Transparent solar cells for windows that generate electricity

August 1, 2012
Transparent solar cells for windows that generate electricity

Scientists are reporting development of a new transparent solar cell, an advance toward giving windows in homes and other buildings the ability to generate electricity while still allowing people to see outside. Their report appears in the journal ACS Nano.

Yang Yang, Rui Zhu, Paul S. Weiss and colleagues explain that there has been intense world-wide interest in so-called polymer (PSCs), which are made from plastic-like materials. PSCs are lightweight and flexible and can be produced in high volume at low cost. That interest extends to producing transparent PSCs. However, previous versions of transparent PSCs have had many disadvantages, which the team set out to correct.

They describe a new kind of PSC that produces energy by absorbing mainly infrared light, not visible light, making the cells 66 percent transparent to the human eye. They made the device from a photoactive plastic that converts infrared light into an electrical current. Another breakthrough is the transparent conductor made of a mixture of silver nanowire and nanoparticles, which was able to replace the opaque used in the past. This composite electrode also allowed the solar cell to be fabricated economically by solution processing. The authors suggest the panels could be used in or portable electronics.

Explore further: Toward 'invisible electronics' and transparent displays

More information: “Visibly Transparent Polymer Solar Cells Produced by Solution Processing” ACS Nano, Article ASAP. DOI: 10.1021/nn3029327

Visibly transparent photovoltaic devices can open photovoltaic applications in many areas, such as building-integrated photovoltaics or integrated photovoltaic chargers for portable electronics. We demonstrate high-performance, visibly transparent polymer solar cells fabricated via solution processing. The photoactive layer of these visibly transparent polymer solar cells harvests solar energy from the near-infrared region while being less sensitive to visible photons. The top transparent electrode employs a highly transparent silver nanowire–metal oxide composite conducting film, which is coated through mild solution processes. With this combination, we have achieved 4% power-conversion efficiency for solution-processed and visibly transparent polymer solar cells. The optimized devices have a maximum transparency of 66% at 550 nm.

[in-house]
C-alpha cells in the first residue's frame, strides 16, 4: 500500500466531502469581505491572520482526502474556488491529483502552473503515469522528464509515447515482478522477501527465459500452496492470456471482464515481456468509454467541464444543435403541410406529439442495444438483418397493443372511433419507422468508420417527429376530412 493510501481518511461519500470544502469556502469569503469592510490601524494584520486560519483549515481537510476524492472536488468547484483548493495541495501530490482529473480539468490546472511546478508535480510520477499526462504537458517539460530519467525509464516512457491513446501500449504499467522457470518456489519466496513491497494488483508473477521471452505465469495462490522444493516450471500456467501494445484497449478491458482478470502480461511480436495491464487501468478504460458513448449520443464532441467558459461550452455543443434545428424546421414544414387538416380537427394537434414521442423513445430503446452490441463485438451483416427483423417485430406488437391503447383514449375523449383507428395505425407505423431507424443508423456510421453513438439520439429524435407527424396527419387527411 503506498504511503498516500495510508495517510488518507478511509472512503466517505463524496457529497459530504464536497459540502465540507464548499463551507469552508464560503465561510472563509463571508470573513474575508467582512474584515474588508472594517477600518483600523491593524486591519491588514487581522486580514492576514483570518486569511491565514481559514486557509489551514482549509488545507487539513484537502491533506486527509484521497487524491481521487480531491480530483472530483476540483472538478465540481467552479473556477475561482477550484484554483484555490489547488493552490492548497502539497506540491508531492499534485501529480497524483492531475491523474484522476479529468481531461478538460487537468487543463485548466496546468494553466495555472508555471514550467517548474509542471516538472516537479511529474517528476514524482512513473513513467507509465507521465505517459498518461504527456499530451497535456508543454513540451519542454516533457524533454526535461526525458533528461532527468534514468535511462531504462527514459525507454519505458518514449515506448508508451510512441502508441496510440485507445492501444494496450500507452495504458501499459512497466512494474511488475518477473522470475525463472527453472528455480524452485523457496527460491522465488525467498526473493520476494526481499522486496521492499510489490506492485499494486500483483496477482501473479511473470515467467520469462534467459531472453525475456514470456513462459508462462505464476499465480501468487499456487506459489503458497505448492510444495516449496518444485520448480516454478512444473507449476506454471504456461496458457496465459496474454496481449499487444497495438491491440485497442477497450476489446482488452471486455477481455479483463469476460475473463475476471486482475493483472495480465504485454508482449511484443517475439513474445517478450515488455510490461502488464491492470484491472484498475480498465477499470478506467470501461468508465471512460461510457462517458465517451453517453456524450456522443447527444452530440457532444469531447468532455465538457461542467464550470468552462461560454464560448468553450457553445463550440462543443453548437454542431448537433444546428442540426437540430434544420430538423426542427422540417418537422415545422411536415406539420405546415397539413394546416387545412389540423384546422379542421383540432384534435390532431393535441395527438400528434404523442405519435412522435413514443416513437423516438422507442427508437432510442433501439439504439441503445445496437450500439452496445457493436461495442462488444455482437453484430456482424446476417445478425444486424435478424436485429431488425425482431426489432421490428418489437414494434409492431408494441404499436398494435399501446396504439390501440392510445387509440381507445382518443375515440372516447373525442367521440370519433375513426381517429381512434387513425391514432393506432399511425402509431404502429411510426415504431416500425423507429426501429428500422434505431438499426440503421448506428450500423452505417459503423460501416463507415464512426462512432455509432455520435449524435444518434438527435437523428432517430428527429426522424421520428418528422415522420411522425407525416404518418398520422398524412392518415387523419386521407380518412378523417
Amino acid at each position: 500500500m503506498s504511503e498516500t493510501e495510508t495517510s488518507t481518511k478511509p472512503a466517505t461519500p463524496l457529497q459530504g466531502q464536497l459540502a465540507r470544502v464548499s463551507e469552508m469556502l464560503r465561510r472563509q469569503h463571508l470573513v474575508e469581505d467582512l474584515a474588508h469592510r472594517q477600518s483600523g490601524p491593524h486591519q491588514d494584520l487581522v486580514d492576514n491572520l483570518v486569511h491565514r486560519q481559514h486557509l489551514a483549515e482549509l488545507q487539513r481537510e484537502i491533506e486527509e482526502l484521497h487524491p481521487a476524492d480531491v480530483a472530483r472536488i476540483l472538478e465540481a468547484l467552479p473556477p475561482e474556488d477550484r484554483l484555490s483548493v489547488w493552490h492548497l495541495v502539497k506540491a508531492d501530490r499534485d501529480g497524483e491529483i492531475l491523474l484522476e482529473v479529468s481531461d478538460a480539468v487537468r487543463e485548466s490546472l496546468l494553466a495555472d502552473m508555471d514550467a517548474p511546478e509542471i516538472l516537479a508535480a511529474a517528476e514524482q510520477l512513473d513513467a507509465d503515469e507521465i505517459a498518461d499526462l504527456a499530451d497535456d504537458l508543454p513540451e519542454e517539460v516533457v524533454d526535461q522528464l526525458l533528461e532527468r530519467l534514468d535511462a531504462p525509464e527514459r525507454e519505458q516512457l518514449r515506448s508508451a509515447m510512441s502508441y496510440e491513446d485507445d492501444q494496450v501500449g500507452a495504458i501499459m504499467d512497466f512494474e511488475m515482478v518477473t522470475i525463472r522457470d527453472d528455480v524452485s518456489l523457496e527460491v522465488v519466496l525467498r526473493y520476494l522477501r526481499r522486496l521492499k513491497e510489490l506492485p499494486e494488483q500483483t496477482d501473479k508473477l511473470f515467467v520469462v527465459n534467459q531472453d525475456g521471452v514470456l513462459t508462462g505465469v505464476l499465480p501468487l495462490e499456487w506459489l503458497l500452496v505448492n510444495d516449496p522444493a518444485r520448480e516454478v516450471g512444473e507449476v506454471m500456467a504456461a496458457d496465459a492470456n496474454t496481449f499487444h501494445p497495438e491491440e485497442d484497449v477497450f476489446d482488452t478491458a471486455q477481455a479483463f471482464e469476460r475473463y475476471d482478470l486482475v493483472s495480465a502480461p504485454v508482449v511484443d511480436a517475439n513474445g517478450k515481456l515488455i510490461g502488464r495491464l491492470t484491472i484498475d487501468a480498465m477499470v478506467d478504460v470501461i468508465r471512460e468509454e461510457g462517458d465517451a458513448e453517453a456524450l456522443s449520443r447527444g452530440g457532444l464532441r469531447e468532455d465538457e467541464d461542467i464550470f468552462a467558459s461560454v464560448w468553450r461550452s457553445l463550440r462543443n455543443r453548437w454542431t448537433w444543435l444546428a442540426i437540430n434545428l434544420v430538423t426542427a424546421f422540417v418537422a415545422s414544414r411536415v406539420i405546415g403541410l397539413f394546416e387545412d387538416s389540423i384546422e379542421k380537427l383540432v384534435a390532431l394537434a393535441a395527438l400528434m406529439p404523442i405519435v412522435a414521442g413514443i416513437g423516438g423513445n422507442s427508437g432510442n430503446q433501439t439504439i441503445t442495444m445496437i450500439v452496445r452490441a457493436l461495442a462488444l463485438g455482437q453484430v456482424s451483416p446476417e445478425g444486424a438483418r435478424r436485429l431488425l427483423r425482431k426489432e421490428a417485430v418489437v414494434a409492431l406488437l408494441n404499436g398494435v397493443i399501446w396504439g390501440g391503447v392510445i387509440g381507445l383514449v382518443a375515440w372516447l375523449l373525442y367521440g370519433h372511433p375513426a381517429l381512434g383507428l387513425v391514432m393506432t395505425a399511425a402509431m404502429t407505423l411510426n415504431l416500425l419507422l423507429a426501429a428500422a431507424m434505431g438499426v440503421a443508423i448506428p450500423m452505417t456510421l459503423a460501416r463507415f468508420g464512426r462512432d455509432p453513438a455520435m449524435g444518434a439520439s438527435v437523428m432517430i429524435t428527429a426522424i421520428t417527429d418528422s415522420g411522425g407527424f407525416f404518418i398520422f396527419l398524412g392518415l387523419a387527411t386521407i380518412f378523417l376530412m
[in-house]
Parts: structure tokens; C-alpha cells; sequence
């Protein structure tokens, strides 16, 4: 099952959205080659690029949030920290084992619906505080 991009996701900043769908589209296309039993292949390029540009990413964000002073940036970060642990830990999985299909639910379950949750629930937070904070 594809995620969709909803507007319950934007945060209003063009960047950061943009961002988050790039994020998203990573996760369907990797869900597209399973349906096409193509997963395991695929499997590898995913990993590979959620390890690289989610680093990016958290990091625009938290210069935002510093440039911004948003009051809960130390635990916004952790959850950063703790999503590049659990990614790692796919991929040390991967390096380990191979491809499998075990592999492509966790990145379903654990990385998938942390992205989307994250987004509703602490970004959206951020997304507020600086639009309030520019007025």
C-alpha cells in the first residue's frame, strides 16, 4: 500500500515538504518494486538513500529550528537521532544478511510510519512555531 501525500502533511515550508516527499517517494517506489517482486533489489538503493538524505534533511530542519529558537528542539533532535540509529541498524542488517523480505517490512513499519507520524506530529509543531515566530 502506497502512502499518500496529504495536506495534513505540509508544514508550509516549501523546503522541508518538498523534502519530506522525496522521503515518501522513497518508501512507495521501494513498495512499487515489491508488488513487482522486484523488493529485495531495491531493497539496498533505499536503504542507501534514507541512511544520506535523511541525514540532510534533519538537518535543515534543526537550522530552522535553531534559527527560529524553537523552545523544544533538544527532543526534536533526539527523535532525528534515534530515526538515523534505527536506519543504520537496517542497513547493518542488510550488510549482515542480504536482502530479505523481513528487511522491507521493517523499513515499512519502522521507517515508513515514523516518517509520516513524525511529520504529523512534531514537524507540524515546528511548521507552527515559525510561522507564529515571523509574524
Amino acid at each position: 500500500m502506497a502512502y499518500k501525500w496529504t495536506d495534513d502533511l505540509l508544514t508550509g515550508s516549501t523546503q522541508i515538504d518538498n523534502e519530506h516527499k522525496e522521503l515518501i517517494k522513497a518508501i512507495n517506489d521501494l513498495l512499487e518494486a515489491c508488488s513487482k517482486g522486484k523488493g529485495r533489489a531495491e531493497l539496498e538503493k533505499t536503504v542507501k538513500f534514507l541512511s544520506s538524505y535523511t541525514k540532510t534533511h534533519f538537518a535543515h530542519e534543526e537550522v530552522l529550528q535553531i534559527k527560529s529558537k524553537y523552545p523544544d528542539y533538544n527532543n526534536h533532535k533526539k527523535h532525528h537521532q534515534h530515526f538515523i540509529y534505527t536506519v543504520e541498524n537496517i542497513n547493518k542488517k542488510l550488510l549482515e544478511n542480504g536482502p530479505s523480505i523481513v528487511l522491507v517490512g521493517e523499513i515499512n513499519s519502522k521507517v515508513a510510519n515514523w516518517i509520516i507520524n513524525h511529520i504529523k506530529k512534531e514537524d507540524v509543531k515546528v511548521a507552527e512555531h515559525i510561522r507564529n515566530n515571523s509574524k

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1 / 5 (1) Aug 01, 2012
I'm sorry, but unless it maintains the transparency and clarity of windows than it is not transparent. Of course they use a photo that is blared to make it look transparent (so that you cant tell), but it is not. I would not put these in my house. The purpose of window is to get excellent light in; this invention defeats this purpose. Good for commercial buildings only. 4% efficiency, how do you expect this technology to be viable worth it, and at only 66% transparency. It would have to be 8% efficient, 85% transparent and cheap as hell. This technology is strictly a research project.
not rated yet Aug 02, 2012
To quote the full paper:
"The optical transmittance measurement in this plot shows that the sample with fabricated transparent SN-TFTs with ITO electrodes had a transmittance 85% over the visible light regime (380780 nm). In contrast, a similar glass substrate without any devices on top had a transmittance of 90%, so the transparent SN-TFTs only decreased the transmittance from 90% to 85%."

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